A centering accuracy of 0.3 arcsec in the cross-dispersion (XD) direction is required to achieve optimum photometric accuracy and spectral resolution. In the along-dispersion (AD) direction, the minimum accuracy is set by velocity requirements: ±
15 km/s for the medium-resolution modes, ±
150 km/s for G140L, and ±175 km/s for G230L. Since the AD requirements are in units of km/s, they are grating and wavelength dependent. Assuming that the wavelength error budget is split evenly between the COS TA and wavelength scale accuracy, the strictest pointing requirements are ±0.041 arcsec for the NUV channel and ±0.106 arcsec for the FUV channel.
To achieve a wavelength accuracy of ±15 km/s, the target should be centered to within about 0.04−
0.07 arcsec for NUV observations and 0.1−
0.2 arcsec for FUV observations. The throughput of COS is not affected by centering errors of less than 0.4 arcsec, so high centering precision is not strictly necessary if science goals do not require that the wavelength zero point be well constrained. For example, the spectra of some objects may include foreground interstellar or inter-galactic absorption lines that can be used to establish the zero point of the wavelength scale.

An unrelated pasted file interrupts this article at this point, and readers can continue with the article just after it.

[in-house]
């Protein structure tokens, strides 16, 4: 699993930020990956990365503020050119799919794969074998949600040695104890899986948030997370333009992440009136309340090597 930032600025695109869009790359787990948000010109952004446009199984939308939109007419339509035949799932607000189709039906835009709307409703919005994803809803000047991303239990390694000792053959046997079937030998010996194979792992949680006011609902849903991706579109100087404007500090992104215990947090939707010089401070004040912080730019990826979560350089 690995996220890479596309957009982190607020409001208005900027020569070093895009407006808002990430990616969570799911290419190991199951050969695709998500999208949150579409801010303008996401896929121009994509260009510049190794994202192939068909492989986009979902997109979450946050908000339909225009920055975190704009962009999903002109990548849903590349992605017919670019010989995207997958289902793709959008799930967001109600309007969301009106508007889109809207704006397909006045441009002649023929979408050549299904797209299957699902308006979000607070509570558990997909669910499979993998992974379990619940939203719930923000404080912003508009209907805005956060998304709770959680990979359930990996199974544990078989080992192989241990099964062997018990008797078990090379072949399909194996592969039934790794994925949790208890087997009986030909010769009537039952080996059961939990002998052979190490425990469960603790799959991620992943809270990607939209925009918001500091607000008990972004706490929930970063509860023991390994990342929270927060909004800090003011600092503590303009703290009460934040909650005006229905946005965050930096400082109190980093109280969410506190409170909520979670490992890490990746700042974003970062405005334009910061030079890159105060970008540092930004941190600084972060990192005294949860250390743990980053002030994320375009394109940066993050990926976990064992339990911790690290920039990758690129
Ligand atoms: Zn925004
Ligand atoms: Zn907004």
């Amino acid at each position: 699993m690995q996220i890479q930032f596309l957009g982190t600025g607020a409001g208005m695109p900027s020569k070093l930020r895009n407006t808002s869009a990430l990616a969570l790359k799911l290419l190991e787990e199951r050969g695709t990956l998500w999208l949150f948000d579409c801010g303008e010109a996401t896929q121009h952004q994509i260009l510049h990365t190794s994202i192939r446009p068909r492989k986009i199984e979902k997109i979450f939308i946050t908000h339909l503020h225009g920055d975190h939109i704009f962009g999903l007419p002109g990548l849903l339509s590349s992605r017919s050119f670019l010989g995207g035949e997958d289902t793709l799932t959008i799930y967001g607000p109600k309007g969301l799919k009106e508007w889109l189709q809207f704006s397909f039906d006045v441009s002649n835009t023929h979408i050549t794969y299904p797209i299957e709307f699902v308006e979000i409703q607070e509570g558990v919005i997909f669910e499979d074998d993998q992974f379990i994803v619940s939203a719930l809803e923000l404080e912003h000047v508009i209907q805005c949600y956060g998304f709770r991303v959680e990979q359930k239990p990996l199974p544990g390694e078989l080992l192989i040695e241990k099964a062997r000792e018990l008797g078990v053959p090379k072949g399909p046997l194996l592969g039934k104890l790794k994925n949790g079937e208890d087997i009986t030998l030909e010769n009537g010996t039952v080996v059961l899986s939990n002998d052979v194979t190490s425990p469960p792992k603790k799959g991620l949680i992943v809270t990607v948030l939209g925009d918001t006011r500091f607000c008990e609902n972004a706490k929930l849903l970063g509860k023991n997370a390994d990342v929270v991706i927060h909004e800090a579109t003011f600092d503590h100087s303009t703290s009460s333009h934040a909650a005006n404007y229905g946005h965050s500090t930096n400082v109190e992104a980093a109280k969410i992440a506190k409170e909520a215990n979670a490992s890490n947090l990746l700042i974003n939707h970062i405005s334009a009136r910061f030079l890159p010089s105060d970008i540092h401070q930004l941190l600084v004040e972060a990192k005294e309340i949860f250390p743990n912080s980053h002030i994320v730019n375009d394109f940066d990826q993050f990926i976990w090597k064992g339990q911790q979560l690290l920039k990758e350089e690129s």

shows the relative transmission of the PSA as a function of the displacement of a point source from the aperture center, as measured using each of the four NUV gratings. These and the corresponding FUV curves are nearly identical and show that the transmission of the COS apertures is essentially flat within the central ±
0.4 arcsec, then tails off in a non-linear but approximately symmetrical profile (COS ISR 2010-09